Format

Send to

Choose Destination
See comment in PubMed Commons below
J Am Coll Cardiol. 2014 Feb 18;63(6):549-59. doi: 10.1016/j.jacc.2013.10.062. Epub 2013 Nov 27.

Coxsackie and adenovirus receptor is a modifier of cardiac conduction and arrhythmia vulnerability in the setting of myocardial ischemia.

Author information

  • 1Heart Failure Research Center, Department of Clinical and Experimental Cardiology, Academic Medical Center, Amsterdam, the Netherlands.
  • 2Neuromuscular and Cardiovascular Cell Biology, Max Delbrück Center for Molecular Medicine, Berlin-Buch, Germany.
  • 3Heart Failure Research Center, Department of Anatomy, Embryology and Physiology, Academic Medical Center, Amsterdam, the Netherlands.
  • 4Electron Microscopy Core Facility, Max Delbrück Center for Molecular Medicine, Berlin, Germany.
  • 5Universitätsklinikum Benjamin Franklin, Charité, University Medicine Berlin, Berlin, Germany.
  • 6Department of Pharmacology and Pharmacotherapy, University of Szeged, Szeged, Hungary.
  • 7Muscle Research Unit, Institute for Biomedical Research, University of Sydney, Sydney, Australia.
  • 8Division of Genetic Medicine, Department of Medicine, Vanderbilt University, Nashville, Tennessee.
  • 9University of Miami Cardiovascular Genomics Laboratory, University of Miami Miller School of Medicine, Miami, Florida.
  • 10Heart Failure Research Center, Department of Clinical and Experimental Cardiology, Academic Medical Center, Amsterdam, the Netherlands; Interuniversity Cardiology Institute of the Netherlands, Utrecht, the Netherlands.
  • 11Neuromuscular and Cardiovascular Cell Biology, Max Delbrück Center for Molecular Medicine, Berlin-Buch, Germany; DZHK (German Centre for Cardiovascular Research), partner site, Berlin, Germany.
  • 12Heart Failure Research Center, Department of Clinical and Experimental Cardiology, Academic Medical Center, Amsterdam, the Netherlands. Electronic address: c.a.remme@amc.uva.nl.

Abstract

OBJECTIVES:

The aim of this study was to investigate the modulatory effect of the coxsackie and adenovirus receptor (CAR) on ventricular conduction and arrhythmia vulnerability in the setting of myocardial ischemia.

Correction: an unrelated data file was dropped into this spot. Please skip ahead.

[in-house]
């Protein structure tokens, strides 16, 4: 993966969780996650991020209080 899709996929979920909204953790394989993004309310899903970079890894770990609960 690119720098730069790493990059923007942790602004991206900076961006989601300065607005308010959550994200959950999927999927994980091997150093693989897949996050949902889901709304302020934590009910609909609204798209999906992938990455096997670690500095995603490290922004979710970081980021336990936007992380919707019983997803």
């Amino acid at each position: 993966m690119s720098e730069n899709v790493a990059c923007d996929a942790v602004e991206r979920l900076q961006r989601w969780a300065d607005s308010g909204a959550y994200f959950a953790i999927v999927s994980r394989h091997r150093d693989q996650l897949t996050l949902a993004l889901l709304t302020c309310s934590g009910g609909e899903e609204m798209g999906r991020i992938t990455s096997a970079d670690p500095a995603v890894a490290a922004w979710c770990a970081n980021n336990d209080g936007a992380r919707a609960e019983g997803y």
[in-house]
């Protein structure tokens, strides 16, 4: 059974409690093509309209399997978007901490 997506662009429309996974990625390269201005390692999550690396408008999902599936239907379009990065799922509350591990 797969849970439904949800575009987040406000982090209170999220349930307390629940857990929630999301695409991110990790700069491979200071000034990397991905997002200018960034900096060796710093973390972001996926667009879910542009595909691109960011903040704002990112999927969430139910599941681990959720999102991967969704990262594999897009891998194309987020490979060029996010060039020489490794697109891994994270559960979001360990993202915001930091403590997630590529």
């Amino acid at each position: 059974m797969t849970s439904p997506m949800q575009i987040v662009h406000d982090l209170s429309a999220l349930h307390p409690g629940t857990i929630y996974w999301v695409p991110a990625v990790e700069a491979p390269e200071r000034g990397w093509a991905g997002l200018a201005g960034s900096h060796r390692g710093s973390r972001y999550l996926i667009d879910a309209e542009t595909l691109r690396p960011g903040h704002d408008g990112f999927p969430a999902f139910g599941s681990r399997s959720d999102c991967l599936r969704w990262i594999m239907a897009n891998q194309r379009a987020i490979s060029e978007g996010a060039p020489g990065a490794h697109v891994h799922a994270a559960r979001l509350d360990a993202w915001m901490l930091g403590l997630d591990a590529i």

BACKGROUND:

A heritable component in the risk of ventricular fibrillation during myocardial infarction has been well established. A recent genome-wide association study of ventricular fibrillation during acute myocardial infarction led to the identification of a locus on chromosome 21q21 (rs2824292) in the vicinity of the CXADR gene. CXADR encodes the CAR, a cell adhesion molecule predominantly located at the intercalated disks of the cardiomyocyte.

METHODS:

The correlation between CAR transcript levels and rs2824292 genotype was investigated in human left ventricular samples. Electrophysiological studies and molecular analyses were performed using CAR haploinsufficient (CAR⁺/⁻) mice.

RESULTS:

In human left ventricular samples, the risk allele at the chr21q21 genome-wide association study locus was associated with lower CXADR messenger ribonucleic acid levels, suggesting that decreased cardiac levels of CAR predispose to ischemia-induced ventricular fibrillation. Hearts from CAR⁺/⁻ mice displayed slowing of ventricular conduction in addition to an earlier onset of ventricular arrhythmias during the early phase of acute myocardial ischemia after ligation of the left anterior descending artery. Expression and distribution of connexin 43 were unaffected, but CAR⁺/⁻ hearts displayed increased arrhythmia susceptibility on pharmacological electrical uncoupling. Patch-clamp analysis of isolated CAR⁺/⁻ myocytes showed reduced sodium current magnitude specifically at the intercalated disk. Moreover, CAR coprecipitated with NaV1.5 in vitro, suggesting that CAR affects sodium channel function through a physical interaction with NaV1.5.

CONCLUSIONS:

CAR is a novel modifier of ventricular conduction and arrhythmia vulnerability in the setting of myocardial ischemia. Genetic determinants of arrhythmia susceptibility (such as CAR) may constitute future targets for risk stratification of potentially lethal ventricular arrhythmias in patients with coronary artery disease.

Copyright © 2014 American College of Cardiology Foundation. Published by Elsevier Inc. All rights reserved.

KEYWORDS:

arrhythmia; ion channels; ischemia; single nucleotide polymorphism genetics; ventricular fibrillation

[PubMed - indexed for MEDLINE]
Free PMC Article
PubMed Commons home

PubMed Commons

0 comments
How to join PubMed Commons

    Supplemental Content

    Full text links

    Icon for Elsevier Science Icon for PubMed Central
    Loading ...
    Write to the Help Desk